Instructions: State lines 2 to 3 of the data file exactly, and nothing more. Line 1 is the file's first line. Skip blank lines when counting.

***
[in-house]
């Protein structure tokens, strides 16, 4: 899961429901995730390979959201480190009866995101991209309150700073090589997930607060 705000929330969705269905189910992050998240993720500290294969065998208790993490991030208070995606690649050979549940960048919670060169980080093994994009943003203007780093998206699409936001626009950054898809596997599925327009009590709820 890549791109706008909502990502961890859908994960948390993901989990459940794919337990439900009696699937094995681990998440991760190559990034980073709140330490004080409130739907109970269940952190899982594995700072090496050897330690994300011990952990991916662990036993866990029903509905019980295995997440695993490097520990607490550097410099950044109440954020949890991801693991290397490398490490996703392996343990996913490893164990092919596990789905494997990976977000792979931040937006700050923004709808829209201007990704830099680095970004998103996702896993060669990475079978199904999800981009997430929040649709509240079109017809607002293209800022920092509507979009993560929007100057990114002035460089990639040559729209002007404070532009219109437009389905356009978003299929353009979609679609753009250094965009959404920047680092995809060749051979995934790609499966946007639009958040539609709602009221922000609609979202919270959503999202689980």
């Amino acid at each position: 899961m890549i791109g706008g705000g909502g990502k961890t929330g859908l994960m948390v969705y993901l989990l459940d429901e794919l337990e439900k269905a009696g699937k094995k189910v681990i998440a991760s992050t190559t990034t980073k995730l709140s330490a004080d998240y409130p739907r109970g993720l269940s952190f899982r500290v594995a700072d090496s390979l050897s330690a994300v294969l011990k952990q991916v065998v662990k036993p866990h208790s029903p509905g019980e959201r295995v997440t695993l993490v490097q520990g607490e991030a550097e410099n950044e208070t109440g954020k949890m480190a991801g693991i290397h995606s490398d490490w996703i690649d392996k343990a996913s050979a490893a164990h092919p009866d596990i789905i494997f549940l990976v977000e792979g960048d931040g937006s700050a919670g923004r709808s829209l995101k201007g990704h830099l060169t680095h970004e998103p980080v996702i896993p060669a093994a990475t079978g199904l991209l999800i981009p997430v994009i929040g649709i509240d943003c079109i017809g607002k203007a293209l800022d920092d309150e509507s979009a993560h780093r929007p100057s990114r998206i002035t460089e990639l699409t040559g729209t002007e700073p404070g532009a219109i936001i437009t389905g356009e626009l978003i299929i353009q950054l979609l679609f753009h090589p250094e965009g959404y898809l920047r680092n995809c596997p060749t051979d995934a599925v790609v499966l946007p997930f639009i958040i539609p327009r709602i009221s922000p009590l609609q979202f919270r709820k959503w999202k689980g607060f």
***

């Protein structure tokens, strides 16, 4: 899961429901995730390979959201480190009866995101991209309150700073090589997930607060 705000929330969705269905189910992050998240993720500290294969065998208790993490991030208070995606690649050979549940960048919670060169980080093994994009943003203007780093998206699409936001626009950054898809596997599925327009009590709820 890549791109706008909502990502961890859908994960948390993901989990459940794919337990439900009696699937094995681990998440991760190559990034980073709140330490004080409130739907109970269940952190899982594995700072090496050897330690994300011990952990991916662990036993866990029903509905019980295995997440695993490097520990607490550097410099950044109440954020949890991801693991290397490398490490996703392996343990996913490893164990092919596990789905494997990976977000792979931040937006700050923004709808829209201007990704830099680095970004998103996702896993060669990475079978199904999800981009997430929040649709509240079109017809607002293209800022920092509507979009993560929007100057990114002035460089990639040559729209002007404070532009219109437009389905356009978003299929353009979609679609753009250094965009959404920047680092995809060749051979995934790609499966946007639009958040539609709602009221922000609609979202919270959503999202689980």
């Amino acid at each position: 899961m890549i791109g706008g705000g909502g990502k961890t929330g859908l994960m948390v969705y993901l989990l459940d429901e794919l337990e439900k269905a009696g699937k094995k189910v681990i998440a991760s992050t190559t990034t980073k995730l709140s330490a004080d998240y409130p739907r109970g993720l269940s952190f899982r500290v594995a700072d090496s390979l050897s330690a994300v294969l011990k952990q991916v065998v662990k036993p866990h208790s029903p509905g019980e959201r295995v997440t695993l993490v490097q520990g607490e991030a550097e410099n950044e208070t109440g954020k949890m480190a991801g693991i290397h995606s490398d490490w996703i690649d392996k343990a996913s050979a490893a164990h092919p009866d596990i789905i494997f549940l990976v977000e792979g960048d931040g937006s700050a919670g923004r709808s829209l995101k201007g990704h830099l060169t680095h970004e998103p980080v996702i896993p060669a093994a990475t079978g199904l991209l999800i981009p997430v994009i929040g649709i509240d943003c079109i017809g607002k203007a293209l800022d920092d309150e509507s979009a993560h780093r929007p100057s990114r998206i002035t460089e990639l699409t040559g729209t002007e700073p404070g532009a219109i936001i437009t389905g356009e626009l978003i299929i353009q950054l979609l679609f753009h090589p250094e965009g959404y898809l920047r680092n995809c596997p060749t051979d995934a599925v790609v499966l946007p997930f639009i958040i539609p327009r709602i009221s922000p009590l609609q979202f919270r709820k959503w999202k689980g607060f």